Before we close the books on 2017, we thought that it would be interesting to revisit some of Water Efficiency’s top posts for the year.
This blog post received more comments than any other Water Efficiency post published in 2017.Do you have the proper BMPs to prevent post-fire erosion control disasters, including landslides, rock falls, and mud and debris flow? Get ahead while there’s still time! Join our panel of experts for a 5-session Fire and Rain: Post-Fire Erosion Control webinar series (5 PDHs / 0.5 CEU) covering everything from post-fire funding and hydrology to BMP selection and implementation on your site. Register at ForesterUniversity.com.
While I feel a tremendous sense of responsibility to do my job well and report information accurately in my role as editor, when I mess up or fail to act, a comma is misplaced or a person’s name misspelled. It’s unfortunate, but nobody dies.
Click here to continue reading: Unprecedented Charges in Flint
Our two most read and shared stories from Water Efficiency in 2017 were:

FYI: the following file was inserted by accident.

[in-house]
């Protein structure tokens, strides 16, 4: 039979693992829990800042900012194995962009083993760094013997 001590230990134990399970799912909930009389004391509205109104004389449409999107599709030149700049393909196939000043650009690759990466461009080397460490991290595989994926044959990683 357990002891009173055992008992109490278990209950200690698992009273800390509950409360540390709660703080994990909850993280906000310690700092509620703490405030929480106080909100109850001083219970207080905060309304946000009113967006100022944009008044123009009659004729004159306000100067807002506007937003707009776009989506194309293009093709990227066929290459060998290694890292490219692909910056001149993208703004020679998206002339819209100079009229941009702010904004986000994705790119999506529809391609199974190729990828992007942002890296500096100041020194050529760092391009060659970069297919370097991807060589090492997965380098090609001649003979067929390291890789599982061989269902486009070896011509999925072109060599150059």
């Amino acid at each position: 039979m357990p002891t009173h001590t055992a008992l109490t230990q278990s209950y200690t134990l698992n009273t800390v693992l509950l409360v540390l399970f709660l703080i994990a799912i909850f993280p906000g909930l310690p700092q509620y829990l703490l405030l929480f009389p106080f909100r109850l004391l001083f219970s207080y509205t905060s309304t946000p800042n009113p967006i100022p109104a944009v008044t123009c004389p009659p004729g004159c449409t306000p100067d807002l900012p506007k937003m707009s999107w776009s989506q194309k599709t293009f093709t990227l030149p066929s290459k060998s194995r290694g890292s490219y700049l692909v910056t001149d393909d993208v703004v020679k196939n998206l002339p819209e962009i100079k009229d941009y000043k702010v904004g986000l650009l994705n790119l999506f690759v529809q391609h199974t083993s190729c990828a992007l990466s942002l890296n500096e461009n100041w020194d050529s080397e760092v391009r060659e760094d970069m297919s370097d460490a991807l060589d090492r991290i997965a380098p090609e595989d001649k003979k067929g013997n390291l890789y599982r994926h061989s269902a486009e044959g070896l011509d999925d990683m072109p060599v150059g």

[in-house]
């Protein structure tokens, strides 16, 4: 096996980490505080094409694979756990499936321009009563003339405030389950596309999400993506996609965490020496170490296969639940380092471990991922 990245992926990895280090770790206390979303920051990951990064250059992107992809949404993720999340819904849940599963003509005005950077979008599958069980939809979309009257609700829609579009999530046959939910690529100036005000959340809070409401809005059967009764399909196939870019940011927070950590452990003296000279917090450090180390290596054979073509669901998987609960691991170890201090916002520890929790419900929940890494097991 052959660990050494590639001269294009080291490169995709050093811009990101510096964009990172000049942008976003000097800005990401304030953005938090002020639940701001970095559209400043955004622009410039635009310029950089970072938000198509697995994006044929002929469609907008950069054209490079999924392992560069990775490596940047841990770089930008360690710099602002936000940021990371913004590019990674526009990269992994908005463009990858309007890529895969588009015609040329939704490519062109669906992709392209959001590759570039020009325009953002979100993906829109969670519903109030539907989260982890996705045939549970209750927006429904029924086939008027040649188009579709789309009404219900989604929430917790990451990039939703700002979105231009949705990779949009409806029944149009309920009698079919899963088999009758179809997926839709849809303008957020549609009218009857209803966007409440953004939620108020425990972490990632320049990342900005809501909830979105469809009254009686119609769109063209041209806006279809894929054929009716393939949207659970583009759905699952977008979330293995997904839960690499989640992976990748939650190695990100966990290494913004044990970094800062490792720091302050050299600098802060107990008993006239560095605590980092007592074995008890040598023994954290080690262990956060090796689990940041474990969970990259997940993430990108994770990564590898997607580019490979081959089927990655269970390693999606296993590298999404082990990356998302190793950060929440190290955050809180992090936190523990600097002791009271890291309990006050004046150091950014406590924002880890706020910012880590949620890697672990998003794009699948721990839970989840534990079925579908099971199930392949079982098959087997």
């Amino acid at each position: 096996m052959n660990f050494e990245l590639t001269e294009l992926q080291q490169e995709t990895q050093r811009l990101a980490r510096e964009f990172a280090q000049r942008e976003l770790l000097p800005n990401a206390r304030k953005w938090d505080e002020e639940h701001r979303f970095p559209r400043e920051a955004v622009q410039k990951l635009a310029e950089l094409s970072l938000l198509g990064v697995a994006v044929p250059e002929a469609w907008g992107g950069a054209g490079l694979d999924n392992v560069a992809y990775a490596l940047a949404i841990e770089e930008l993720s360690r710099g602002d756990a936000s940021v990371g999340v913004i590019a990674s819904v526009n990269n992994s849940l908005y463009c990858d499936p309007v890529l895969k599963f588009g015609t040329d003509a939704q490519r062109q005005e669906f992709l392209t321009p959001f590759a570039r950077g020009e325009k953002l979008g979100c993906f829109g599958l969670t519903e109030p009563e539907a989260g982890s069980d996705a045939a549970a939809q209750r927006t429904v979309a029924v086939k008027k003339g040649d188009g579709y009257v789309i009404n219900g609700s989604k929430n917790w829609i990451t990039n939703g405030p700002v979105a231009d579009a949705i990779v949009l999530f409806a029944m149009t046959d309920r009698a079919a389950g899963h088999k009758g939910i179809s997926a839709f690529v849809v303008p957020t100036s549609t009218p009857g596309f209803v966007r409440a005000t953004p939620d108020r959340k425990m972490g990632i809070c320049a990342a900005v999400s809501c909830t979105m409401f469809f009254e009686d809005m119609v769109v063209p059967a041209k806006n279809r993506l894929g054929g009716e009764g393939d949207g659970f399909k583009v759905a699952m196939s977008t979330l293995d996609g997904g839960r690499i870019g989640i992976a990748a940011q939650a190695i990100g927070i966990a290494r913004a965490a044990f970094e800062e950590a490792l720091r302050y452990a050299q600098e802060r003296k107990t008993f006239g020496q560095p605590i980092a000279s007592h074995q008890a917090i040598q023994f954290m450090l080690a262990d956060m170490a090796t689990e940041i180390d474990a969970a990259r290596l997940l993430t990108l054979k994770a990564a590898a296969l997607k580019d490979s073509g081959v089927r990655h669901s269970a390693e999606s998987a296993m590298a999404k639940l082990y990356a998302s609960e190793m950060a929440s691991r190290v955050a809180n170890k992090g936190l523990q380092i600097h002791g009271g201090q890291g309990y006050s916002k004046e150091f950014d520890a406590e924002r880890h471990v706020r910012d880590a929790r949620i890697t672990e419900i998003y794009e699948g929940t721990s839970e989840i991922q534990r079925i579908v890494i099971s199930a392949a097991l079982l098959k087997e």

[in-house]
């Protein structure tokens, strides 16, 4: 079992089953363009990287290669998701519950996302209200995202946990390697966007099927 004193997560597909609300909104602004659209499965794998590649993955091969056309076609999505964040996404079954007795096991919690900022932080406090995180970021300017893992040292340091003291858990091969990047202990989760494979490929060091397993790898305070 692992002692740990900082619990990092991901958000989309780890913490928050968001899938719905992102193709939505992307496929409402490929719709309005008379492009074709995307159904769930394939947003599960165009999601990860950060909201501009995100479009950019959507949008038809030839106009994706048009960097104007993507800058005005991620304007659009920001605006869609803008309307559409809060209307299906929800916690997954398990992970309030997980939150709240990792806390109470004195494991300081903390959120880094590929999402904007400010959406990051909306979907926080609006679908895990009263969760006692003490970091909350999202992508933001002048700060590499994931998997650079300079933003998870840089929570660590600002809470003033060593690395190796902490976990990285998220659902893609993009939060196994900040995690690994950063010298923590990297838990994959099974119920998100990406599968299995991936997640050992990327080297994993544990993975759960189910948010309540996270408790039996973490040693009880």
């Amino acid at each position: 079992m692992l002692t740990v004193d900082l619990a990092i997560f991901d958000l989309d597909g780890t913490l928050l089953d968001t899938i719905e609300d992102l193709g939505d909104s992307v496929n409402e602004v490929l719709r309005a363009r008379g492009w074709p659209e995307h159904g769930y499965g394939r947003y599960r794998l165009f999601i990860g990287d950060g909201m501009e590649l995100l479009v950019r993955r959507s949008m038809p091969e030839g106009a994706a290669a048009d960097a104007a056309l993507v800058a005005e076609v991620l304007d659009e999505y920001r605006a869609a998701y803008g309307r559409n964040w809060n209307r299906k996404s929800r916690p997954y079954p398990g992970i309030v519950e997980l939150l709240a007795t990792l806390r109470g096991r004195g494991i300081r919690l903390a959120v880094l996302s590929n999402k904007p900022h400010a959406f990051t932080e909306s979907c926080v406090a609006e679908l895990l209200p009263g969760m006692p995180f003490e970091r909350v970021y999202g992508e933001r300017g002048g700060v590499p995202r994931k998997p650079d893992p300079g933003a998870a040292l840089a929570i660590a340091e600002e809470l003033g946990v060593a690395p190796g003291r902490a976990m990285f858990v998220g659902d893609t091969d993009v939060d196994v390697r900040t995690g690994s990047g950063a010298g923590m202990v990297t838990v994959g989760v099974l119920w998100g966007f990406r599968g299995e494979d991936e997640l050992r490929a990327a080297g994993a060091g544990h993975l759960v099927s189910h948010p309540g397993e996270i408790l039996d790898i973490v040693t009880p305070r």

Detecting and repairing leaks may be the most cost-effective way to conserve water in an underground water tank. Unnoticed leaks are costly occurrences in underground water tanks, and many may only be found when they become visible at the surface, or when a collapse occurs. However, leaks detected and repaired early may only incur minor costs. Click here to continue reading: Maintaining an Underground Potable Water Tank
A look at one of the water sector’s largest public-private partnerships
A $927 million construction of a 140-mile pipeline slated to begin this year for the San Antonio Water System (SAWS) in Texas is believed to be one of the water sector’s largest-scale public-private partnerships (P3), notes Ginger Elbaum, director of operations for E3 Consulting (E3).
The project symbolizes a growing trend toward the use of P3s in addressing the nation’s infrastructure challenges.
Click here to continue reading: Project Profile: San Antonio’s Vista Ridge Pipeline